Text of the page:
One of the gods I regularly worship is Hermes, who among his other associations is god of the marketplace, and god of lies. If you've ever purchased a car, the link between the two shouldn't come as any surprise; lies are part and parcel of what makes money work. In fact, it's reasonable to argue that money is itself a lie, or built on one.
That does not erode money's influence or role as a holder of energy (value), although the fact that some people avoid money entirely is understandable. Rather than resist the lies, I prefer to use them to my advantage.
I've imposed some rules upon my own interpretation of the Pagan savings challenge, some of which are probably going to fall before long.
I'm using the smallest bills possible, because I'm posting a picture each week and want that image to express abundance. The envelope I use is pretty much maxed out as of this week, and my money shrine isn't large enough to support a larger one, but I still like the look of the growing pile of singles.
I'm also replacing the cash entirely each week before I add new, to keep me mindful of the flow of money. As the numbers grow higher, the practicality of doing so will drop, because . . .
I am performing this savings challenge in cash, because talismans are powerful. While there are security concerns for this practice, I have put sufficient safeguards into place that I feel confident continuing in this manner, even if I can't comply with the first two for much longer.
These rules are part of ritual which surrounds my savings, the ritual which places this work into religious context. While I won't be dogmatic about them, I do believe that rooting work with money in one's faith practice will make it more powerful, more successful, and more valuable to the whole person than a wad of cash can be in its own right.
This past week has been a tough one on the household budget. If money flows, then my household was at the top of a hill watching it flow down and away at an alarming rate. When money is leaving faster than it's arriving, it can lead to some interesting reactions . . . such as a stronger urge to spend what you've got, to stock up for bad times. Or to choke off the flow entirely and preserve what you've got, even though this will also likely stop the inward flow as well.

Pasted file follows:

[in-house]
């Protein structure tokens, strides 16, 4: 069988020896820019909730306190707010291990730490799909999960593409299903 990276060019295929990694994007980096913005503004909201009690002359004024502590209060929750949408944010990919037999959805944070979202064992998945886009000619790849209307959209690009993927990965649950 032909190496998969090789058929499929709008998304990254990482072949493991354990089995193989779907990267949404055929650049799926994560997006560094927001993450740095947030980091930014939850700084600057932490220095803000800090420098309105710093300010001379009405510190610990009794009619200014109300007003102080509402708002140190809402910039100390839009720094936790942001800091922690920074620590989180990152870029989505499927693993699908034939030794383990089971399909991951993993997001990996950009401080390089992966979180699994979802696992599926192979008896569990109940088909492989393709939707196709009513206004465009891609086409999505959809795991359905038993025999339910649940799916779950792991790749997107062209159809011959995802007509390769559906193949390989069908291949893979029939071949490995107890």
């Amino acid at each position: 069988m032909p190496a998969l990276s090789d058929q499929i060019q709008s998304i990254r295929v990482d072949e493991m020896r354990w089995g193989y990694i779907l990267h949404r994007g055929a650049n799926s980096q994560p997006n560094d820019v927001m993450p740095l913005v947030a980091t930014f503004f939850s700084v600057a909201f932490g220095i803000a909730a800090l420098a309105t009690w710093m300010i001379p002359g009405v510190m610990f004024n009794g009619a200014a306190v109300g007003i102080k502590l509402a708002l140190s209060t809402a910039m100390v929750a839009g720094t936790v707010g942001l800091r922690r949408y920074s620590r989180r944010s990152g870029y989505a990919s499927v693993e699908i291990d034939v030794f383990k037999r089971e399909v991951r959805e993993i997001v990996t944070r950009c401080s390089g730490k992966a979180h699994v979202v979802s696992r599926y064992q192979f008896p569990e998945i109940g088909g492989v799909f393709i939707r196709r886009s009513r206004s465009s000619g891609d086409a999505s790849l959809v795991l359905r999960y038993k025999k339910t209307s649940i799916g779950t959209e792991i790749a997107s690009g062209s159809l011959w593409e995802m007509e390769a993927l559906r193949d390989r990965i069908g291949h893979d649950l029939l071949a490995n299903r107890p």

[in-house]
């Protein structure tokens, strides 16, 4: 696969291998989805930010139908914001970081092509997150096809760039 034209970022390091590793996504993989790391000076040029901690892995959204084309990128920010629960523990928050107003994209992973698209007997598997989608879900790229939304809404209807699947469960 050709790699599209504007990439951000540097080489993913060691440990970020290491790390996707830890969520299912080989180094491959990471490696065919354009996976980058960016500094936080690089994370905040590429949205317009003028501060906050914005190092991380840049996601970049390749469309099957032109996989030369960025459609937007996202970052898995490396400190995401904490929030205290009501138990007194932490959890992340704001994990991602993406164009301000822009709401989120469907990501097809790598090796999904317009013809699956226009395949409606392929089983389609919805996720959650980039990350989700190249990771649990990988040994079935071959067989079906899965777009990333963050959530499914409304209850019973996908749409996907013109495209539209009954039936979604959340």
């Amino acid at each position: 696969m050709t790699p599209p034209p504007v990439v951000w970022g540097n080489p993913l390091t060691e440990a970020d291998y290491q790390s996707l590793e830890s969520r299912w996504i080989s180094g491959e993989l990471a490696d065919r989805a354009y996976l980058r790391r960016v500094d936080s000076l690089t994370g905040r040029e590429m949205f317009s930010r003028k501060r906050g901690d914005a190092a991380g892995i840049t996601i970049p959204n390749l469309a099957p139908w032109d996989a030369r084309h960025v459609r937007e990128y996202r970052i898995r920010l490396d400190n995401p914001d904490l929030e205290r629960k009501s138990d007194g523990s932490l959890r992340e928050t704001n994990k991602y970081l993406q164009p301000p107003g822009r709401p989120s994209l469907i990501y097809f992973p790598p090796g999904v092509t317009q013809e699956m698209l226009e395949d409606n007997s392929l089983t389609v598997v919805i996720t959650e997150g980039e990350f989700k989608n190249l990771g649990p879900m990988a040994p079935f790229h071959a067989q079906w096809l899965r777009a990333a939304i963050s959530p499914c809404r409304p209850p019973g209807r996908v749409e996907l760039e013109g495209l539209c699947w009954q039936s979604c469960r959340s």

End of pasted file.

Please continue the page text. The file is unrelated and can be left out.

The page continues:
It's hard to save money when it feels like you don't have any.
This week, my Pagan savings challenge reflection goes all Hellenic, for today I celebrate Noumenia, the first of the month. (Specifically, it's the first of Elaphebolion, 698th Olympiad, but I wouldn't have known that without checking.) It's a time to honor all the gods of the household, and good for fresh starts in my experience.
Have you stumbled in your savings? This happens, and it's okay. It's time for a restart. What that means is your choice, but here are some suggestions:
My brother once likened debt to a negative savings account. It's a good analogy: debt is money you've spent before you saved it, and both will accumulate interest if arranged through a formal financial institution. Of course, with debt the interest is being paid to someone else.
Paying off debt is a valid way to meet the Pagan savings challenge. It could take the form of simply using the weekly savings amount to pay off a bill faster, or the money could be allowed to build over the year and used all at once for that purpose. Either way, it strengthens the discipline of building energy through saving money.
I feel a certain obligation to post weekly about the Pagan savings challenge, if only to remind readers that I am still plugging along, and to cheer on my fellow savers. This week I did not have a topic at the ready, so when in doubt, do some divination!
Using the Greek alphabet oracle, I drew tau, the parting from the companions now around you. I drew this tile separate from my daily divination, and despite carefully shaking the jar of letters, I got the same one both times. Given the growing stream of money that is being diverted from my wallet to my savings, I believe the companions I am parting from are all named George Washington.